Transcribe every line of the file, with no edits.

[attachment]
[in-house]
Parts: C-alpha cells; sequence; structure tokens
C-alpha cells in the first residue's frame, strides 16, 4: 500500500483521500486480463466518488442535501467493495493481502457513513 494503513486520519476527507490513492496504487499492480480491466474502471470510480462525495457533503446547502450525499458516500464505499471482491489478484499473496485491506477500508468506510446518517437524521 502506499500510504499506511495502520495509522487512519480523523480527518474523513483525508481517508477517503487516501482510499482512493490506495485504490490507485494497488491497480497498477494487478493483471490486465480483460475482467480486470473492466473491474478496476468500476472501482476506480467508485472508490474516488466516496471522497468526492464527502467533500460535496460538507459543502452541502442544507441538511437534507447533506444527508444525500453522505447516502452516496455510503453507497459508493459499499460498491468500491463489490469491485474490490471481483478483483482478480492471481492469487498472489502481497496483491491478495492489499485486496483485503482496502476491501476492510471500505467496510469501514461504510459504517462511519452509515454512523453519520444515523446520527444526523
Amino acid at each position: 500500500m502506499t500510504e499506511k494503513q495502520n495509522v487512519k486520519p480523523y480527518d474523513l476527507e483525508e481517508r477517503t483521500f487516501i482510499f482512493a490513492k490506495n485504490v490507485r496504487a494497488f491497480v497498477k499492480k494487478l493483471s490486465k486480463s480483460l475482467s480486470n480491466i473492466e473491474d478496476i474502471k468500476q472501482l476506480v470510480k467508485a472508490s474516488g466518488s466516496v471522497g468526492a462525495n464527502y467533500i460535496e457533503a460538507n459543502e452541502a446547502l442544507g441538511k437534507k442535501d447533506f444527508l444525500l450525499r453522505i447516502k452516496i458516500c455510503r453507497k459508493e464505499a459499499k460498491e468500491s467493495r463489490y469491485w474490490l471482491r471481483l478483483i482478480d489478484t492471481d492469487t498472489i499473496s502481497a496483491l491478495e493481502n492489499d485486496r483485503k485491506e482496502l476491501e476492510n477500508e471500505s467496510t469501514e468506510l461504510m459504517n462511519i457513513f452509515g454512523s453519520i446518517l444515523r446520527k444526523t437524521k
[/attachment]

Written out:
[in-house]
Parts: C-alpha cells; sequence; structure tokens
C-alpha cells in the first residue's frame, strides 16, 4: 500500500483521500486480463466518488442535501467493495493481502457513513 494503513486520519476527507490513492496504487499492480480491466474502471470510480462525495457533503446547502450525499458516500464505499471482491489478484499473496485491506477500508468506510446518517437524521 502506499500510504499506511495502520495509522487512519480523523480527518474523513483525508481517508477517503487516501482510499482512493490506495485504490490507485494497488491497480497498477494487478493483471490486465480483460475482467480486470473492466473491474478496476468500476472501482476506480467508485472508490474516488466516496471522497468526492464527502467533500460535496460538507459543502452541502442544507441538511437534507447533506444527508444525500453522505447516502452516496455510503453507497459508493459499499460498491468500491463489490469491485474490490471481483478483483482478480492471481492469487498472489502481497496483491491478495492489499485486496483485503482496502476491501476492510471500505467496510469501514461504510459504517462511519452509515454512523453519520444515523446520527444526523
Amino acid at each position: 500500500m502506499t500510504e499506511k494503513q495502520n495509522v487512519k486520519p480523523y480527518d474523513l476527507e483525508e481517508r477517503t483521500f487516501i482510499f482512493a490513492k490506495n485504490v490507485r496504487a494497488f491497480v497498477k499492480k494487478l493483471s490486465k486480463s480483460l475482467s480486470n480491466i473492466e473491474d478496476i474502471k468500476q472501482l476506480v470510480k467508485a472508490s474516488g466518488s466516496v471522497g468526492a462525495n464527502y467533500i460535496e457533503a460538507n459543502e452541502a446547502l442544507g441538511k437534507k442535501d447533506f444527508l444525500l450525499r453522505i447516502k452516496i458516500c455510503r453507497k459508493e464505499a459499499k460498491e468500491s467493495r463489490y469491485w474490490l471482491r471481483l478483483i482478480d489478484t492471481d492469487t498472489i499473496s502481497a496483491l491478495e493481502n492489499d485486496r483485503k485491506e482496502l476491501e476492510n477500508e471500505s467496510t469501514e468506510l461504510m459504517n462511519i457513513f452509515g454512523s453519520i446518517l444515523r446520527k444526523t437524521k